Remembering Thomasville teacher Mildred Newton
July 21st, 2015 by Red Hills
published in Tallahassee Democrat 2/24/15
If Mildred Williams Newton glanced downward and removed her eyeglasses while standing in front of the classroom, the students instinctively knew this signaled big trouble. The infraction was likely grammar or punctuation related and all braced for an impromptu lecture. Newton taught at Douglass High School in Thomasville, Georgia, from 1960-1970 before school integration. She later taught at Thomasville High and continued as a substitute teacher after retirement.
Described by former student Mary Hayes, Newton was “concise, precise and articulate,” and “wanted her students to be successful.” An ardent journal writer who chronicled her daily activities, including store purchases and visits from neighbors, Newton also read volumes of poetry and was active in multiple civic activities. She worked tirelessly on the successful effort to nominate Thomasville’s Bethany Congregational Church to the National Register.
Unwavering in her educational onus for proper, elegant writing, Mildred Newton wrote her own obituary prior to her death in 2002, thus ensuring that it would be done accurately. Newton was a legendary stickler about correct grammar and proper punctuation.
During a historic collection presentation at Jack Hadley Black History Museum recently, an eruption of gentle chortling followed by a soft rumbling chorus of “uh-hmm’s” signaling agreement, caused historian Cheryl Walters to momentarily pause and grin widely from the podium during her talk. Stating in a matter-of fact manner, “Mrs. Newton was not an ordinary woman,” a roomful of relatives, church friends, sorority sisters and former students of various generations, audibly agreed with Walters.
Remembered as an excellent and “tough” English teacher, one former Douglass High School student recalled, “She never cut us football players slack. She made us practice handwriting before we could go to practice.” Another pupil remembers that Newton spoke in a clear precise voice, always encouraging her students to achieve excellence through hard work and discipline.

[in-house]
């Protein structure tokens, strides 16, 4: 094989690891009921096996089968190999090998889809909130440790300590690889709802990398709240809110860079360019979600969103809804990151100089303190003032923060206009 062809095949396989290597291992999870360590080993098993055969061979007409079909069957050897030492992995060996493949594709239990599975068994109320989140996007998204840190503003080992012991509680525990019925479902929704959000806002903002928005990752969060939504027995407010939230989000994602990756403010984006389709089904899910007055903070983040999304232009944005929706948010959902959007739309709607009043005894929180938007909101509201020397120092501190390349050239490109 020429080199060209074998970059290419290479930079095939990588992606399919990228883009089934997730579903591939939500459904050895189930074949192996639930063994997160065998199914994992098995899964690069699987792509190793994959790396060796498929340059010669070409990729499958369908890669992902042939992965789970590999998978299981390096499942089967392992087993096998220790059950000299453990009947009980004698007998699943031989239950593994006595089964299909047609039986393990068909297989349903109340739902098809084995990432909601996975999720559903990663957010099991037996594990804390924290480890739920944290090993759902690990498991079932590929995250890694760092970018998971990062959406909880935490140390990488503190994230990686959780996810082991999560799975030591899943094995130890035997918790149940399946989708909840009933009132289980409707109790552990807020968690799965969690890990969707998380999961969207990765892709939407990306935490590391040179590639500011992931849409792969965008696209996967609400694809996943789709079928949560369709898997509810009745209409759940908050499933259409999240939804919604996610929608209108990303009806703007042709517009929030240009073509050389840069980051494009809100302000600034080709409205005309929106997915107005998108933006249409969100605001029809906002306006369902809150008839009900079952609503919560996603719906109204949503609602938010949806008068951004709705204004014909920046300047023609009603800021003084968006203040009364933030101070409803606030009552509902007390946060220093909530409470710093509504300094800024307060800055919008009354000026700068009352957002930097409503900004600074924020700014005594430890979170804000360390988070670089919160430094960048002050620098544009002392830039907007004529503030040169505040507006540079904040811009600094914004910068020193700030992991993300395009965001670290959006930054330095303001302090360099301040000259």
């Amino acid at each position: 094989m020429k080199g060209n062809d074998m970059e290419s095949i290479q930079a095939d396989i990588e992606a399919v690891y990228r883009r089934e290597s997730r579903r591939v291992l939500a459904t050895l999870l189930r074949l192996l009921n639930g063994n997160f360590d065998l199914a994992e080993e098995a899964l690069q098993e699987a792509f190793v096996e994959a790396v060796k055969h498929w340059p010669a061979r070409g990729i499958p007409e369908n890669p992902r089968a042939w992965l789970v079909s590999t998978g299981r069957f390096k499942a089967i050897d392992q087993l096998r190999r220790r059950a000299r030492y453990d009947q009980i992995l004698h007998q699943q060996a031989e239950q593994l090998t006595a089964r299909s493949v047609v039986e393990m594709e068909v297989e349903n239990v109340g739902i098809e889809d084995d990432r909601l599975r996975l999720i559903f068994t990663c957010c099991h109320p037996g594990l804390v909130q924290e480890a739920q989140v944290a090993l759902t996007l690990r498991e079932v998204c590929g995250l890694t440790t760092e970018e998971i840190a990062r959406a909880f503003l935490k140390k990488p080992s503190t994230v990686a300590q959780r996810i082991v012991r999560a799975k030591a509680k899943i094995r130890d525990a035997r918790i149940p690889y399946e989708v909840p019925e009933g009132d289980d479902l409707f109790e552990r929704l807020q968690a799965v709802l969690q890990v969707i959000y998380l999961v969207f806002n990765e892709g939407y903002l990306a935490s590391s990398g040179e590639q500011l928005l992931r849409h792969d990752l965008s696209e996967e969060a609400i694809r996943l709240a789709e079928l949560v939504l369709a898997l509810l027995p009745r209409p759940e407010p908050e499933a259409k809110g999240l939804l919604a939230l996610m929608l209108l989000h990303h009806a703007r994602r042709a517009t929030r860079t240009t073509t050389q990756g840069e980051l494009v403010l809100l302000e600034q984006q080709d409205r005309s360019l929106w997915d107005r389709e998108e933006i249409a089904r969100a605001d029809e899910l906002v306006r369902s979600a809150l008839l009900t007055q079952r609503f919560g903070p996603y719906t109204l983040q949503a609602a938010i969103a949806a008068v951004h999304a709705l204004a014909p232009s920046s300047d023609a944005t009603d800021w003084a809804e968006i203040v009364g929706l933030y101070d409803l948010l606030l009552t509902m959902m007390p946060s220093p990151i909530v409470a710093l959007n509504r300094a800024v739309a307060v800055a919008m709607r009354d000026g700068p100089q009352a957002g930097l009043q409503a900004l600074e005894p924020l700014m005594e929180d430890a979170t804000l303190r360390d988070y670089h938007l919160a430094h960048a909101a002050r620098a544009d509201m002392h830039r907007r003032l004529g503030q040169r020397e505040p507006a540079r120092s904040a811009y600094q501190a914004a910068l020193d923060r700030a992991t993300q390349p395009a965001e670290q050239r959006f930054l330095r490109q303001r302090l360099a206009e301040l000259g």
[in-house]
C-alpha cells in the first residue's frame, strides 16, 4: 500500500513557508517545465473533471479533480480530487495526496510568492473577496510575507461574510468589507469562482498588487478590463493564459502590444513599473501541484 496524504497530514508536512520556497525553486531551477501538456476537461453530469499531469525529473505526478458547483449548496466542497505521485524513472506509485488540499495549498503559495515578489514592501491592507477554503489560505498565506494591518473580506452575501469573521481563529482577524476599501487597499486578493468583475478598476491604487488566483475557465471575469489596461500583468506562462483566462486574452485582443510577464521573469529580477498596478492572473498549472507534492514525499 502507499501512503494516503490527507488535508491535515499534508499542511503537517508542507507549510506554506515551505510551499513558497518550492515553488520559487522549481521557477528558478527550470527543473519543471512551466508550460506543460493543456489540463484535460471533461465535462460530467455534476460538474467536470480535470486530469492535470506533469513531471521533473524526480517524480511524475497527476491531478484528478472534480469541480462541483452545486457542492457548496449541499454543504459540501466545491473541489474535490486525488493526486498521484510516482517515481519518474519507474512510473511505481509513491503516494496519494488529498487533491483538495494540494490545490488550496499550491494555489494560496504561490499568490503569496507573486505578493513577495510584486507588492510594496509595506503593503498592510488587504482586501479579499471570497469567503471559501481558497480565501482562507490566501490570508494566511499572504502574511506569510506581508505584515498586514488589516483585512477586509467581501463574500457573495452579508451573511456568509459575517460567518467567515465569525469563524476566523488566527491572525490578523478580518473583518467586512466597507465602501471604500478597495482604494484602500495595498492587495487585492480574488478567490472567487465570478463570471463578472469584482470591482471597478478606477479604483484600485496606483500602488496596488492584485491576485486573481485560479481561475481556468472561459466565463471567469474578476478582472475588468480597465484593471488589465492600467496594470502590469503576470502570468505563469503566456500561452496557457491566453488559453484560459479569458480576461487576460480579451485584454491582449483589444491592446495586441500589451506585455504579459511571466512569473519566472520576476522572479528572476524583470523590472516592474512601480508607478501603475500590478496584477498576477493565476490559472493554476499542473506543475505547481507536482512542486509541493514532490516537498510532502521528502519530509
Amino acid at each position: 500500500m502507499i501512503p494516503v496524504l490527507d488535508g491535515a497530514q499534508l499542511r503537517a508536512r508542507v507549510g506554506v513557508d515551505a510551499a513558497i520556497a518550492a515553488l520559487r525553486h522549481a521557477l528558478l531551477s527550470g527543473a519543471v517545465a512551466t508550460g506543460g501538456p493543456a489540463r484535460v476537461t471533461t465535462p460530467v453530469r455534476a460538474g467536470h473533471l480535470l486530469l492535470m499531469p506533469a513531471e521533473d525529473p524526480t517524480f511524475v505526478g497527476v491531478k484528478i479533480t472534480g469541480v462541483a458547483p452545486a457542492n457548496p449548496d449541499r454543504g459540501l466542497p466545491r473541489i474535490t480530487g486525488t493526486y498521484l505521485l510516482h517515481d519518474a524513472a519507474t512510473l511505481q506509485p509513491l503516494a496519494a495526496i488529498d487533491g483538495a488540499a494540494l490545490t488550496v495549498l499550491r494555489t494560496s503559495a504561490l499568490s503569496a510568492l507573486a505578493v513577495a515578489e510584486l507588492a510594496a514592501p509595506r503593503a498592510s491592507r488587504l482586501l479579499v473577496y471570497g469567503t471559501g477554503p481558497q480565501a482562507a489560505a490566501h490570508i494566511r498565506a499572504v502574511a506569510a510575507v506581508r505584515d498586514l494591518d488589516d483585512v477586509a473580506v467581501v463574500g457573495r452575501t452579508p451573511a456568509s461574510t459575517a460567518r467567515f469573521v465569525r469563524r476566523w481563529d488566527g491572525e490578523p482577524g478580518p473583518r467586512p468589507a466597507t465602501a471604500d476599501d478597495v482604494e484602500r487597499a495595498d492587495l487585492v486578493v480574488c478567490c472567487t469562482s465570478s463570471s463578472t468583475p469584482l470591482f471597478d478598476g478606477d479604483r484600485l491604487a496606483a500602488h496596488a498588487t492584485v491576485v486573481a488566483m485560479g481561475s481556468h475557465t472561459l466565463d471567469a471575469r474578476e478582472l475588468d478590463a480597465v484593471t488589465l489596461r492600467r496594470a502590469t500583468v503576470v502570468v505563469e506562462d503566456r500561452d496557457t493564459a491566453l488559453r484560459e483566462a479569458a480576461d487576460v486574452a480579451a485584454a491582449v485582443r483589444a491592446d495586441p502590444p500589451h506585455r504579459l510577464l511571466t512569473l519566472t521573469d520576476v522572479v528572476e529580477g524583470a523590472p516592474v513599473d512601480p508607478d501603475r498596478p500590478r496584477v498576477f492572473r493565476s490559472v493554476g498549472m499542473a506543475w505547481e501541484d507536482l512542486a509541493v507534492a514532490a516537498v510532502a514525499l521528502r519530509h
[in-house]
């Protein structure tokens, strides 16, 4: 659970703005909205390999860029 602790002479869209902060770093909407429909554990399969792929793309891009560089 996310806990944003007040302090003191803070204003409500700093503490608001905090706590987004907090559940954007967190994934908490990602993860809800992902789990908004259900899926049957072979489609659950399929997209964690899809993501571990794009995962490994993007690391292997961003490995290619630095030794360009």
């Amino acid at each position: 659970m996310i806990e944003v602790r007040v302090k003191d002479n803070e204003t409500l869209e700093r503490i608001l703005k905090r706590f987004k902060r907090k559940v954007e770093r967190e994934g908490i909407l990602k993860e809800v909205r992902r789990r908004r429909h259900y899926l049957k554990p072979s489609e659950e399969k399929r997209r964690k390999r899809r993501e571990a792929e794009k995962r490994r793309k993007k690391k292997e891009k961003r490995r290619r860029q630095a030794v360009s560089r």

Mildred Williams Newton directly touched the lives of over 2,000 students in Southwest Georgia and thousands of students in historic Rosenwald Schools (primarily for African-Americans) in the South. Newton graduated from Allen Normal School, which provided teacher training, in Thomasville in 1927. She later earned degrees at Talladega College and Columbia University. Newton taught in Kentucky, Alabama and North Carolina before returning to her hometown of Thomasville, Georgia. Newton also worked extensively with the USO during World War II.
Numerous boxes of Newton’s photos, papers and daily journals were left to the museum after the teacher’s death. Included in the memorabilia are some of the only remaining records of the historic Allen Normal School. Over 4,000 items were crammed into the file boxes. Most notably were the stacks of steno notebooks where the accomplished teacher recorded her daily life. Newton wrote about always doing the right thing “in a correct and elegant way.”
“She was proper — very proper,” according to Alpha Kappa Alpha Sorority sister Lillie Rayford who knew Newton for over 35 years and attended the museum presentation.
Mildred Newton left her indelible mark on the Thomasville community. Generations of high school students and community members in Thomas County seem to have a Mrs. Newton story. Just mention her name around town and then brace yourself. The warm and humorous anecdotes are endless.
To learn more about Mildred Williams Newton’s life and accomplishments and view the permanent collection of personal articles spanning over 70 years, visit www.jackhadleyblackhistorymuseum.com.
Cheryl Walters is the Museum Registrar at Jack Hadley Black History Museum in Thomasville. Georgia Ackerman works at Tall Timbers Research Station & Land Conservancy in Tallahassee. Both are contributing writers of the Greater Red Hills Awareness Initiative. Exploring the Red Hills is a blog that shares stories celebrating the rich history, culture, and ecology the Red Hills Region.